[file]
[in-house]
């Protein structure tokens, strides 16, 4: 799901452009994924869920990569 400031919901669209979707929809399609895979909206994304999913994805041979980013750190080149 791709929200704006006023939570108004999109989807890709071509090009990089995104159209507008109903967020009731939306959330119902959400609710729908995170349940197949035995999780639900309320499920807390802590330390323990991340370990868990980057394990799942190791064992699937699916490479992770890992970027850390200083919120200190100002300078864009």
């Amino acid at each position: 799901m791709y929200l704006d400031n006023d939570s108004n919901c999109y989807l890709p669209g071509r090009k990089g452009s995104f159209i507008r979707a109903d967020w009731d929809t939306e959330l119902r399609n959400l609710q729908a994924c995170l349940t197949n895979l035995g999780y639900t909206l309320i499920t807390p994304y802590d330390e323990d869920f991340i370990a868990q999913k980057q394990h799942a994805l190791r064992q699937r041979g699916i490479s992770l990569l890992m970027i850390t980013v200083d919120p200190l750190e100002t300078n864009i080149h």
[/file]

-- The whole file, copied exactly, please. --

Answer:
[in-house]
């Protein structure tokens, strides 16, 4: 799901452009994924869920990569 400031919901669209979707929809399609895979909206994304999913994805041979980013750190080149 791709929200704006006023939570108004999109989807890709071509090009990089995104159209507008109903967020009731939306959330119902959400609710729908995170349940197949035995999780639900309320499920807390802590330390323990991340370990868990980057394990799942190791064992699937699916490479992770890992970027850390200083919120200190100002300078864009």
């Amino acid at each position: 799901m791709y929200l704006d400031n006023d939570s108004n919901c999109y989807l890709p669209g071509r090009k990089g452009s995104f159209i507008r979707a109903d967020w009731d929809t939306e959330l119902r399609n959400l609710q729908a994924c995170l349940t197949n895979l035995g999780y639900t909206l309320i499920t807390p994304y802590d330390e323990d869920f991340i370990a868990q999913k980057q394990h799942a994805l190791r064992q699937r041979g699916i490479s992770l990569l890992m970027i850390t980013v200083d919120p200190l750190e100002t300078n864009i080149h």